Road tests

New Alpine A110 S 2022 review

The more powerful Alpine A110 S model heads up the revised French sports car range

Overall Auto Express Rating

4.0 out of 5


Unlike most sports cars of late, the newly updated Alpine A110 S’s headline figure isn’t its power output or 0-62mph time. Refreshingly, like its predecessor, the standout stat remains the light 1,119kg kerbweight. On fun, twisty roads its driving dynamics will worry its coupé rivals. However, the Alpine doesn’t deliver the premium feel of its German rivals, which at this price point it really should.

Alpine’s future, like every other car manufacturer, is electric, and we’ve documented the firm’s plans for EVs – including a big SUV. With all that in mind, it’s tempting to praise the range-topping new A110 S simply for being a lightweight, raw sports car that’s designed with driving engagement at the top of its list of priorities.

But there are a few issues with this, mainly in the shape of rivals such as the excellent Porsche 718 Cayman and BMW M240i, to name just two. The French car still doesn’t have this segment to itself.

On paper, the new Alpine A110 S gets off to a good start. The 1.8-litre turbocharged four-cylinder unit produces more power, up from 288bhp to 296bhp. It also develops a healthy 340Nm of torque, which helps it sprint from 0-62mph in 4.2 seconds, 0.2 seconds faster than its predecessor.

The light 1,119kg kerbweight is the standout statistic of the new A110 S and rightly so. Along with all the dynamic benefits this brings, it’s also a plus point for efficiency, with up to 40.9mpg possible.

Sliding into the bucket seats highlights how focused the A110 S is – if you hadn’t already noticed the lower ride height, larger 18-inch wheels wrapped in Michelin Pilot Sport Cup 2 tyres or the new rear spoiler.

The interior has most of the tech you could need, but it falls some way short of rivals’. The seven-inch touchscreen feels a bit puny, but it has connected services and enough features. On the flip side, it’s unlikely to distract from the driving experience.

Push the big red start button and the engine burbles into life, with a deeper bellow once you select Sport mode.

It doesn’t take long for the A110 S to show you what it’s about. There’s plenty of engine noise right behind your head, while the raucous turbo sounds and the firm suspension grab your attention immediately. There’s a sense the A110 S isn’t happy to potter around town, because the sportier chassis means the car is jostled by potholes and bumps at low speed. While it would be unfair to call the A110 S uncomfortable, if you intend to use your Alpine in town regularly, then the standard A110 or GT version would be better suited.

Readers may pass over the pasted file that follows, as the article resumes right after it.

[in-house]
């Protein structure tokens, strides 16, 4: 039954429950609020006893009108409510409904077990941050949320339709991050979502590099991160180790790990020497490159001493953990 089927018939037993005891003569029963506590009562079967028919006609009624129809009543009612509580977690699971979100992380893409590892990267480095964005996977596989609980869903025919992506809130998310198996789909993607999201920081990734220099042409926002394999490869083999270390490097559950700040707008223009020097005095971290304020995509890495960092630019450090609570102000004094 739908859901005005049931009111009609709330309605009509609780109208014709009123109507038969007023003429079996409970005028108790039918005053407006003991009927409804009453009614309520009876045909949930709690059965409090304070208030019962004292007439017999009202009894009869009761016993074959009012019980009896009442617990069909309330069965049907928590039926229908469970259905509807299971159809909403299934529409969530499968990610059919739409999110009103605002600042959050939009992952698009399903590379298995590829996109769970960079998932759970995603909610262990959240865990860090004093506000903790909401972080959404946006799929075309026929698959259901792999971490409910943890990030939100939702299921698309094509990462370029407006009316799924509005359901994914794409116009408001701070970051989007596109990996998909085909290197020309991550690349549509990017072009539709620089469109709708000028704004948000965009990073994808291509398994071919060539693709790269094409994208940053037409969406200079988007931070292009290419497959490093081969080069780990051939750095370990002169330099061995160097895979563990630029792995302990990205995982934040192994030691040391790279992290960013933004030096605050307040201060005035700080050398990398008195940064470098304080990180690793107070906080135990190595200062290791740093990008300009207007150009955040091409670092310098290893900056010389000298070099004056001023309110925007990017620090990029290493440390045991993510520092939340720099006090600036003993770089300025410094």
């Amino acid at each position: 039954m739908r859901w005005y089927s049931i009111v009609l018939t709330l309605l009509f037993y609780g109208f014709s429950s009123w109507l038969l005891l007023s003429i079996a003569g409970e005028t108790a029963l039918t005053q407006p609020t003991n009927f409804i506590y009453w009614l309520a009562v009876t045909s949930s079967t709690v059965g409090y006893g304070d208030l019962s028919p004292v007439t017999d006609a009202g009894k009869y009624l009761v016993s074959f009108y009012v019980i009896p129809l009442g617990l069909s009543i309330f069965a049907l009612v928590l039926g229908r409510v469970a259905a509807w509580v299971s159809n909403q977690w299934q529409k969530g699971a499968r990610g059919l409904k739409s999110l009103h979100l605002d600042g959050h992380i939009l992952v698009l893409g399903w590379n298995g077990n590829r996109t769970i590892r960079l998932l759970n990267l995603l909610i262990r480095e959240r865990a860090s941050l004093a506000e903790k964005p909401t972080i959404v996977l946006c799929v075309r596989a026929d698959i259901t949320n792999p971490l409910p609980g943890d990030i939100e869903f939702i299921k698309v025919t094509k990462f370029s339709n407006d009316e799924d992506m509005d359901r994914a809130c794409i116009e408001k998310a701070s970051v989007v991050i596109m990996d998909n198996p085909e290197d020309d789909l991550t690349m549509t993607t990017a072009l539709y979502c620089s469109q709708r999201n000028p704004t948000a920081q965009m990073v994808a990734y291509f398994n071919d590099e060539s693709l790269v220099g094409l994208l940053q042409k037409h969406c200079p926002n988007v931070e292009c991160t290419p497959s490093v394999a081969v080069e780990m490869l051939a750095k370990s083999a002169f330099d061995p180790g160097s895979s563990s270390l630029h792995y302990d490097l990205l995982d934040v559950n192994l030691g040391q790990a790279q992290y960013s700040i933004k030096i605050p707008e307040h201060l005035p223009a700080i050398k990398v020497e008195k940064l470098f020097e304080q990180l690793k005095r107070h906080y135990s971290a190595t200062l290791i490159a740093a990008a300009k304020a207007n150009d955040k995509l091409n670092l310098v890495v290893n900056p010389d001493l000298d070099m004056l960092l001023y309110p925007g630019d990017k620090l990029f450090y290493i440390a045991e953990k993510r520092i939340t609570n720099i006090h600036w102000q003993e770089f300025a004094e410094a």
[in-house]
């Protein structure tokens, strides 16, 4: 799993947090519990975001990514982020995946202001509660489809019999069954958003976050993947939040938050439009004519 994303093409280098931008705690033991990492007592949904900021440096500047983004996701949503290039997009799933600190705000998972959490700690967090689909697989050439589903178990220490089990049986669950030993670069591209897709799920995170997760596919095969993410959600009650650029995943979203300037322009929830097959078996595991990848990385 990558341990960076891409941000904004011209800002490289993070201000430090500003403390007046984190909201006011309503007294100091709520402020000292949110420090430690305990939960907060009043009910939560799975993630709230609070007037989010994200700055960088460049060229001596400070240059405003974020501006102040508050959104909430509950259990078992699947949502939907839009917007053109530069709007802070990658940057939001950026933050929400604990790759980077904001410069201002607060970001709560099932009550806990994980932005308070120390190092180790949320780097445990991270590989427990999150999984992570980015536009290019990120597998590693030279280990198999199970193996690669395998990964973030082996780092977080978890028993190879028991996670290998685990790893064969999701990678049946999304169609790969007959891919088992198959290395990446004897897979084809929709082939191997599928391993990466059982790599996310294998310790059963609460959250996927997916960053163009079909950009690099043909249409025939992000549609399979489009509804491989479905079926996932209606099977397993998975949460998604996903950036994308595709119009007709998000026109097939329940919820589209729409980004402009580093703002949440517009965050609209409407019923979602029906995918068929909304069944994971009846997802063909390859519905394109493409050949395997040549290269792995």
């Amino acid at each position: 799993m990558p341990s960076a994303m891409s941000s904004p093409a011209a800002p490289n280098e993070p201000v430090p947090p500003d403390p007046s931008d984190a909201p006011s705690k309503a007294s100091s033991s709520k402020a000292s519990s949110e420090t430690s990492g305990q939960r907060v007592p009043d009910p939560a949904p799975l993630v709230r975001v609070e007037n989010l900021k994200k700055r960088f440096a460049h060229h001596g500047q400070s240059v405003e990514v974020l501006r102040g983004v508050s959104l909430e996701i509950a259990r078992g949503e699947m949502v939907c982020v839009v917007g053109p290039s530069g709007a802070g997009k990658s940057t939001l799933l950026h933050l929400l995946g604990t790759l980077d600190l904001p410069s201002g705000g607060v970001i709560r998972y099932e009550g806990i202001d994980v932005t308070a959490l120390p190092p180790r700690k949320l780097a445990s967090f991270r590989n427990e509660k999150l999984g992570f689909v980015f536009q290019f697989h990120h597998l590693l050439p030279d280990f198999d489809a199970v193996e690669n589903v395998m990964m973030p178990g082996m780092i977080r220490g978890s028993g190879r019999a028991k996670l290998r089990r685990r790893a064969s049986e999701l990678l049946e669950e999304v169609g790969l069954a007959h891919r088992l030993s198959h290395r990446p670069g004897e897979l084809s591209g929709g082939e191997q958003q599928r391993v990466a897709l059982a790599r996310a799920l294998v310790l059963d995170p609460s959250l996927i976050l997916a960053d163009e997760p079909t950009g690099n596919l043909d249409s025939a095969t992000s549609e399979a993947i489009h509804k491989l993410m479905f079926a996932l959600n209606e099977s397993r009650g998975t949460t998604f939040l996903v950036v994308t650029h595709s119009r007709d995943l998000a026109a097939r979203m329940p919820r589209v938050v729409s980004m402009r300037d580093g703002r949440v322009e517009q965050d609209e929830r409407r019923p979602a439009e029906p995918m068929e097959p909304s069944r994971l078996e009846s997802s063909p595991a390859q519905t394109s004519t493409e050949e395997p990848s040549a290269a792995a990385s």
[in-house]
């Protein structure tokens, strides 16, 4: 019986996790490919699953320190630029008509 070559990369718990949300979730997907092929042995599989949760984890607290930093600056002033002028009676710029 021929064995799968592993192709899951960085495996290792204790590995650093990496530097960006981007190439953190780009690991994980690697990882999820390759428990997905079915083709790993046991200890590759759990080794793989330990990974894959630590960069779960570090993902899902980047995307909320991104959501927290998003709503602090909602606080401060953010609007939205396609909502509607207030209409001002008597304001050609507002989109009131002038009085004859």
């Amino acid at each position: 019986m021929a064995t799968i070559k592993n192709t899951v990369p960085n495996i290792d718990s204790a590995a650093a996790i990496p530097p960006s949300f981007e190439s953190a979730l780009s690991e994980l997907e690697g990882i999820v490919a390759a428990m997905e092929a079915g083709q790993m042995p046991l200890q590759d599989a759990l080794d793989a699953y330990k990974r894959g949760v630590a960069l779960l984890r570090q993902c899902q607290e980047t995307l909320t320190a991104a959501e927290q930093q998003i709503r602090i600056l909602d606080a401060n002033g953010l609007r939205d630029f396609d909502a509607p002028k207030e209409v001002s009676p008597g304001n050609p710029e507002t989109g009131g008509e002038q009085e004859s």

The S is happier when you ditch the urban environment and get up to speed. Its 1.8-litre turbo engine might not be as characterful as some five and six-cylinder competitors, but it has solid mid-range punch. It tails off above 6,000rpm, at which point you can snick a new gear with the seven-speed dual-clutch gearbox, which is good, but not great. Changes aren’t as fast and precise as we’d like, but that doesn’t overly detract from the fantastic driving experience the A110 S’s superbly nimble and adjustable chassis delivers.

The Alpine fulfils its promise as an incredibly deft and involving sports car in corners. The steering feels more accurate than in the regular A110. And thanks to a mix of reinforced anti-roll bars and specially tuned dampers, there’s a new sense of responsiveness to how the S changes direction, with less body roll than in other A110 models. The optional front and rear spoilers deliver an extra 61kg of downforce at the front and 80kg at the rear, but you’ll be hard-pressed to notice on the road.

More obvious are the larger 320mm Brembo front brakes that are fitted as standard on the S, and also available on the mid-range GT model. They provide substantial stopping power combined with an excellent, progressive pedal feel.

The new A110 S starts from £59,995 – £2,855 more than the old car. With options including the carbon-fibre roof, different alloys, the aero kit and a few other extras, our car came to an eye-watering £71,689 – or £21,784 more than the standard A110.

Even at this price, though, the Alpine remains among the best sporty coupés. However, we prefer the softer and less full-on standard A110 to this stiffer, more focused S. While its updates represent an improvement, it’s not a huge one.

Model:Alpine A110 S
Engine:1.8-litre 4cyl turbo petrol
Transmission:Seven-speed dual-clutch automatic, rear-wheel drive 
0-62mph:4.2 seconds
Top speed:171mph
On sale:Now

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